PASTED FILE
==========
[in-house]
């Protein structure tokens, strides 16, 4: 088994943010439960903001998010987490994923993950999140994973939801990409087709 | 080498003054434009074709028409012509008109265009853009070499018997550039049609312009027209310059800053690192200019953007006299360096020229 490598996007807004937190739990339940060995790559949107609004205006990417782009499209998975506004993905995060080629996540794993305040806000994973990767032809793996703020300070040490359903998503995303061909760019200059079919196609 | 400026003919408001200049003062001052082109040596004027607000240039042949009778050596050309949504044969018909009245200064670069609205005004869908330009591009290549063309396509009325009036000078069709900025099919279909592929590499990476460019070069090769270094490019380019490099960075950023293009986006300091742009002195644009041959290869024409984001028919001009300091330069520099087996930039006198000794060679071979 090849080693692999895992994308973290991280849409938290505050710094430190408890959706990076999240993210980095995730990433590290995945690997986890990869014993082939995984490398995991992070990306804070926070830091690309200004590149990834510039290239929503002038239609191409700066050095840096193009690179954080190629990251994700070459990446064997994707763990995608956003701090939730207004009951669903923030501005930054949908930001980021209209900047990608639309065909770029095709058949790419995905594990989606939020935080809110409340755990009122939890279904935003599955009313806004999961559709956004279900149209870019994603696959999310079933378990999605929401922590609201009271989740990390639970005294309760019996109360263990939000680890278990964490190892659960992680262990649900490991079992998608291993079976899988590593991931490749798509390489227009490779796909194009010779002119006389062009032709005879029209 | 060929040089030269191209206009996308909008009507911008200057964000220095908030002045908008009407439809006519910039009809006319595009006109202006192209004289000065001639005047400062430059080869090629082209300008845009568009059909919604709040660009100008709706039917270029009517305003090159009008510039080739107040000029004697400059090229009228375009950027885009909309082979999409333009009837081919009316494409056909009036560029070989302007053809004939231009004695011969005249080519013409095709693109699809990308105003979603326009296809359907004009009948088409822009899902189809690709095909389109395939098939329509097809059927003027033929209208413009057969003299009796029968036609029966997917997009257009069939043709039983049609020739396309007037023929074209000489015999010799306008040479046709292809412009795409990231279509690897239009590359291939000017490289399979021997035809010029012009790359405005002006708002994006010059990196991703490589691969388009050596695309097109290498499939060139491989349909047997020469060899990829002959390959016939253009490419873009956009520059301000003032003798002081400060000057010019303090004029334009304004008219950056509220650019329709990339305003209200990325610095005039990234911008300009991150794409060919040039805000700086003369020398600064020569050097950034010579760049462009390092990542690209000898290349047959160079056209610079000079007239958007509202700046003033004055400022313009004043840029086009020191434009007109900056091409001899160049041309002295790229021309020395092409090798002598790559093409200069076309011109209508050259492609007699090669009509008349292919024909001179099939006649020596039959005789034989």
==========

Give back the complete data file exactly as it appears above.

[in-house]
């Protein structure tokens, strides 16, 4: 088994943010439960903001998010987490994923993950999140994973939801990409087709 | 080498003054434009074709028409012509008109265009853009070499018997550039049609312009027209310059800053690192200019953007006299360096020229 490598996007807004937190739990339940060995790559949107609004205006990417782009499209998975506004993905995060080629996540794993305040806000994973990767032809793996703020300070040490359903998503995303061909760019200059079919196609 | 400026003919408001200049003062001052082109040596004027607000240039042949009778050596050309949504044969018909009245200064670069609205005004869908330009591009290549063309396509009325009036000078069709900025099919279909592929590499990476460019070069090769270094490019380019490099960075950023293009986006300091742009002195644009041959290869024409984001028919001009300091330069520099087996930039006198000794060679071979 090849080693692999895992994308973290991280849409938290505050710094430190408890959706990076999240993210980095995730990433590290995945690997986890990869014993082939995984490398995991992070990306804070926070830091690309200004590149990834510039290239929503002038239609191409700066050095840096193009690179954080190629990251994700070459990446064997994707763990995608956003701090939730207004009951669903923030501005930054949908930001980021209209900047990608639309065909770029095709058949790419995905594990989606939020935080809110409340755990009122939890279904935003599955009313806004999961559709956004279900149209870019994603696959999310079933378990999605929401922590609201009271989740990390639970005294309760019996109360263990939000680890278990964490190892659960992680262990649900490991079992998608291993079976899988590593991931490749798509390489227009490779796909194009010779002119006389062009032709005879029209 | 060929040089030269191209206009996308909008009507911008200057964000220095908030002045908008009407439809006519910039009809006319595009006109202006192209004289000065001639005047400062430059080869090629082209300008845009568009059909919604709040660009100008709706039917270029009517305003090159009008510039080739107040000029004697400059090229009228375009950027885009909309082979999409333009009837081919009316494409056909009036560029070989302007053809004939231009004695011969005249080519013409095709693109699809990308105003979603326009296809359907004009009948088409822009899902189809690709095909389109395939098939329509097809059927003027033929209208413009057969003299009796029968036609029966997917997009257009069939043709039983049609020739396309007037023929074209000489015999010799306008040479046709292809412009795409990231279509690897239009590359291939000017490289399979021997035809010029012009790359405005002006708002994006010059990196991703490589691969388009050596695309097109290498499939060139491989349909047997020469060899990829002959390959016939253009490419873009956009520059301000003032003798002081400060000057010019303090004029334009304004008219950056509220650019329709990339305003209200990325610095005039990234911008300009991150794409060919040039805000700086003369020398600064020569050097950034010579760049462009390092990542690209000898290349047959160079056209610079000079007239958007509202700046003033004055400022313009004043840029086009020191434009007109900056091409001899160049041309002295790229021309020395092409090798002598790559093409200069076309011109209508050259492609007699090669009509008349292919024909001179099939006649020596039959005789034989």